Can't find the right job

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    • #70943

      I am so frustrated. I have tried different careers and jobs and just can’t seem to find one I can stick with. My resume is huge because I have tried so many jobs and companies… I have a degree in Education, and right now I am substitute teaching to pass the time (sort of) while I get my certification in my current state of residence. I’ve been doing it for a month and I feel burned out already and like teaching is not something I want to get back into. I’ve tried health care, nursing school, cna work… I’m at a loss.

      Big question: how does one with ADHD inattentive find an occupation they can stick with?!

    • #71107
      Penny Williams

      We all need a job that plays to our strengths and avoids areas of weakness as much as possible. That can be a bit more challenging for those with ADHD, though. The following articles offer some guidance on finding the right career path when you have ADHD:

      16 Good Jobs for the Easily Bored and Consistently Creative

      How to Align Your Career with Your Passions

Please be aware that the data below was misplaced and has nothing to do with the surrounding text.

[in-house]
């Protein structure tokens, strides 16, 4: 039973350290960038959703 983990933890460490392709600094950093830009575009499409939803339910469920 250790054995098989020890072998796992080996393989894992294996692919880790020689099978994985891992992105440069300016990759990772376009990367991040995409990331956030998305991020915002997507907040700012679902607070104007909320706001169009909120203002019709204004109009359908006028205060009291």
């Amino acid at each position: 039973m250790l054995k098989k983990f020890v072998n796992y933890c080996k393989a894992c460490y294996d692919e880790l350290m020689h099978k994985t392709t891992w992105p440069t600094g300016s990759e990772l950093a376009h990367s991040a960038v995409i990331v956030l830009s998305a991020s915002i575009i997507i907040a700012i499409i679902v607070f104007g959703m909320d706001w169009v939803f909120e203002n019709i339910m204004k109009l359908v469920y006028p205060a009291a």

ADDitude Community Moderator, Author & Mentor on Parenting ADHD, Mom to teen w/ ADHD, LDs, and autism

      • #76194

        ADHDmomma- Can you provide a link for jobs for ADHD women in their 50’s whose husbands left them after 30 years? LOL. Not easy at this age to start over in order to find a job one might love. The divorce left me behind the eight ball as it is. Present job is pretty good but not paying enough. Peace of mind pretty good but losing my active skills in case we need to relocate. Any Canadians on here? I have French Canadian root and the skills haven’t left me just yet.

    • #71713

      I can really relate to this post. I have had so many jobs and changing them within 12-18 months due to boredom or not getting along with coworkers.